CALLS are growing for two Friday night games to be added to the AFL fixture as soon as next season.

Friday night games are the jewel in the AFL's regular season crown, as they bring enormous exposure, television ratings and interest to the competition and to the clubs that are participating.

The AFL readily acknowledges it typically only schedules the competition's most popular and highest rating teams to the timeslot.

Melbourne-based heavyweights Hawthorn, Collingwood, Essendon, Carlton and Richmond enjoy plenty of Friday night games, along with premiership contenders Geelong, the Sydney Swans and Fremantle.

The NRL has experimented with two Friday night games, usually one in Sydney and one in Brisbane, with the first match broadcast live into the host city and the second shown on delay.

Representatives from both Collingwood and Greater Western Sydney believe it's a model that could succeed in the AFL.

"Why would you play two on a Saturday night and not two on a Friday night?" Giants chief executive Dave Matthews said on Friday.

"A lot of the discussion is about the Friday night blockbusters in Melbourne, but one I've learned from living in Sydney for over four years is people here don't pay any attention to what's happening in Melbourne.

"So a second Friday night game would be really important to us if we could get one at some stage.

"We have a magnificent boutique stadium (Spotless Stadium), great lighting and everything else (required)."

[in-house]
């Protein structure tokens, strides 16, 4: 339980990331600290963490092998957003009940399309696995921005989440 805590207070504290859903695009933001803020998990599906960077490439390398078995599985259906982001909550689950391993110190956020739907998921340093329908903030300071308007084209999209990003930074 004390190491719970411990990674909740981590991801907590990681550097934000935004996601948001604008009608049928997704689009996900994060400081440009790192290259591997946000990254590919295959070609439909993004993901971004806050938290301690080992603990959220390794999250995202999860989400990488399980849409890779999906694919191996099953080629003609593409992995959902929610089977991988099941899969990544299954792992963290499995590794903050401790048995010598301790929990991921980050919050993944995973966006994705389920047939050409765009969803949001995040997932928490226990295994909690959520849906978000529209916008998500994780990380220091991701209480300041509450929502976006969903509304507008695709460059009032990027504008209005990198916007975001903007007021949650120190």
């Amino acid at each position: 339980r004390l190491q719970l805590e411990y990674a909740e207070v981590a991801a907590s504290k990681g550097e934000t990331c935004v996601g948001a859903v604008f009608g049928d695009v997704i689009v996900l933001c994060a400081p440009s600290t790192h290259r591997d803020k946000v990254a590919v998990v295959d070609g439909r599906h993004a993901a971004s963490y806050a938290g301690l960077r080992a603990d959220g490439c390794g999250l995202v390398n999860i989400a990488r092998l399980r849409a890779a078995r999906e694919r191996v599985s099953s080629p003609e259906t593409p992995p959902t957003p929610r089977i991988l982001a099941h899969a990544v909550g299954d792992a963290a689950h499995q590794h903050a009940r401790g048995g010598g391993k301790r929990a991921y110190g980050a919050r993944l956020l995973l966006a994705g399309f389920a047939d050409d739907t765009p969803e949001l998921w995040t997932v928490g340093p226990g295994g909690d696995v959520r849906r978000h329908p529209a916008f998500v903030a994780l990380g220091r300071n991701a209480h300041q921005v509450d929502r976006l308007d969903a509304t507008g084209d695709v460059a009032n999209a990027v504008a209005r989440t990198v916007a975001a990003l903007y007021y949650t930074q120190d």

Magpies CEO Gary Pert, whose club has regularly capitalised on its fan base by gaining access to some of the AFL's prime timeslots, also feels there is room for a second Friday night game.

"I think there's space for it because you've got different broadcasters," Pert said.

"You've got multiple radio stations covering it as well.

"The TV rights is important money and the audience figures are really important, but this game survives on the big crowds, the energy, the passion – you've got to get people into the stadiums.

"That's what sets us apart."

GWS has experienced plenty of teething problems as it tries to establish itself in a region where AFL is not a traditional sport.

This year the AFL tinkered with its traditional fixture and acknowledges the majority of results have not been positive.

Matthews feels improving the schedule can go a long way towards boosting those numbers.

"In terms of the time slots, 7.40pm (on a Saturday night) is a ridiculous time for families," he said.

"The difference between 7.10 and 7.40 is enormous, particularly in Sydney, where our game runs for longer than other sports.

"You're trying to introduce a new audience and you're starting it later and it runs longer (than other sports), so the time slot is definitely one that needs looking at."

The Pies also haven't been spared the difficulties of this year's experimental draw, which the AFL has admitted was designed to boost television ratings.

Pert believes that has been a fundamental mistake.

"The fixture was taken away from the best interests of the supporters and the clubs themselves," Pert said.

"When we got the draft fixture at the start of the year, we said 'this is a broadcast fixture'.

"Collingwood-Carlton, when you can expect 85-90,000 people, they put it late on a Sunday night (it was played at 7.10pm and drew just 40,936 fans).

"We called the broadcasters and they were open and honest about it.

"They said 'we'd been pushing the AFL to put Collingwood games at times when Collingwood supporters don't want to go to the games with their families so they'll stay home and watch it'. 

"Well that costs us a lot of money. That costs families the enjoyment and connection of going to the game.

"Now in hindsight, the AFL is saying they'll change those fixturing decisions and make it a lot more about the supporters."